• also known as Ajinomoto, Vetsin, and Accent

It is often found:

  • in most fast food restaurants
  • in seasoning spice blends (not individual spices like ground cinnamon or dried thyme)
  • pre-prepared stocks and bouillon cubes
  • condiments like bbq sauce, salad dressing, steak sauce, worchester sauce, ketchup, mayo
  • soy sauces, tamarind (naturally present)
  • powdered seasoned items (boxed rice mixes, flavor packets like taco seasoning mix)
  • dairy products (milk solids and proteins)
  • convenience foods (chips, crackers, candies, quick meals)
  • deli meats, sausages

And is found naturally in:

  • tomatoes
  • mushrooms
  • corn
  • soybeans
  • peas
  • wheat & barley
  • beer (by way of wheat, barley, yeast)
  • yeast
  • meat
  • fish
  • milk
  • cheese (by way of milk)

MSG can also be found in shampoos, deodorants, creams, medications (both topical and ingested) and other products.

It's often sprayed on growing fruits and vegetables.

MSG is banned by law to be included in organic foods, but sometimes technically it is still present (as in the milk solids described above). Sometimes during the breakdown of yeast, MSG will form. Therefore, if a product labeled as organic includes yeast or a yeast extract, it will probably also include some amount of MSG. That's why it is also found in breads, desserts and beer.

For the most part it seems MSG as a natural element is harmless to humans. Afterall, the human race has been consuming proteins, fish, milk, cheeses, and wheat and barley (and frankly, drinking beer) for thousands of years with no major implications. I think what concerns some people is the unnatural manufacturing of it by using bacteria and the side effects that might be coming from those in elevated amounts. Let's be honest -- our ancestors weren't consuming steaks with A1 sauce, beef tacos with powdered seasoning packets, or potato chips on a regular basis. And what is of concern is how easily these MSG-laden foods are given to our children. A typical lunch for me growing up was a sandwich (deli meat, bread, mayo/mustard all have msg), a helping of chips (msg), some sort of cookie or candy for dessert (msg) and fruit drink. And that was pretty standard back then and even now. And in our culture where we are so quick to do the fast food thing or order take-out...the levels of MSG add up in one week considerably.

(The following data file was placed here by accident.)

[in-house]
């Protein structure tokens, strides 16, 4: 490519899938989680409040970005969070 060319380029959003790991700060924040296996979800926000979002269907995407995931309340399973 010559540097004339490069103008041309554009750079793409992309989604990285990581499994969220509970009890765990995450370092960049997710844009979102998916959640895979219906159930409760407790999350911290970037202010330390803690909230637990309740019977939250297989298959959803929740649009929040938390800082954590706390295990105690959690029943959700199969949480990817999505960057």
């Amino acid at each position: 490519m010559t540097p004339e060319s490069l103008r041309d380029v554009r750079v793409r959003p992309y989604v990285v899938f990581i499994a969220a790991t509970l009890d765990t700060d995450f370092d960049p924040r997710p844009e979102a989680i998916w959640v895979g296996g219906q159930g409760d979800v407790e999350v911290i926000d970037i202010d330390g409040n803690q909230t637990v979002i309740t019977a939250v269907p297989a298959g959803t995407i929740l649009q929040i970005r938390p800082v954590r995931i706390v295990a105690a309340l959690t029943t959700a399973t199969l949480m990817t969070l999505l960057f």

Here is a great link for more information if you think you do have an MSG allergy or wish to read up on food to avoid.